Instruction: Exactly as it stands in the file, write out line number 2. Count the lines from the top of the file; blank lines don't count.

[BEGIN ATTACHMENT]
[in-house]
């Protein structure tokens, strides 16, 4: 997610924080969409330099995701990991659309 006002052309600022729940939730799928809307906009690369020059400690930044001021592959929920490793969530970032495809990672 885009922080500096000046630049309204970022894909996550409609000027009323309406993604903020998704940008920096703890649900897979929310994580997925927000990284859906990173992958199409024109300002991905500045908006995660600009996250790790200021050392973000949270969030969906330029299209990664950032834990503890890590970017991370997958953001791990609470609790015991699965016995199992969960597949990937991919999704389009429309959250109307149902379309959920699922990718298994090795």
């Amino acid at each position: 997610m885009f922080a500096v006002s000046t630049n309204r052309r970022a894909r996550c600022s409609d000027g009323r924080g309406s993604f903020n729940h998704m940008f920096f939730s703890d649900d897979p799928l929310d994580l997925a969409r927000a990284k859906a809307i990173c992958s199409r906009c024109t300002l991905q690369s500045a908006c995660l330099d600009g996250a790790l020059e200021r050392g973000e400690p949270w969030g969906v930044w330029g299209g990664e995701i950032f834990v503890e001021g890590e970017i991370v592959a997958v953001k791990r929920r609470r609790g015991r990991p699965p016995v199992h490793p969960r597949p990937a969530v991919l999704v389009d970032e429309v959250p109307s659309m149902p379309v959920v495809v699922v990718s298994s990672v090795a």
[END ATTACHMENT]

């Protein structure tokens, strides 16, 4: 997610924080969409330099995701990991659309 006002052309600022729940939730799928809307906009690369020059400690930044001021592959929920490793969530970032495809990672 885009922080500096000046630049309204970022894909996550409609000027009323309406993604903020998704940008920096703890649900897979929310994580997925927000990284859906990173992958199409024109300002991905500045908006995660600009996250790790200021050392973000949270969030969906330029299209990664950032834990503890890590970017991370997958953001791990609470609790015991699965016995199992969960597949990937991919999704389009429309959250109307149902379309959920699922990718298994090795």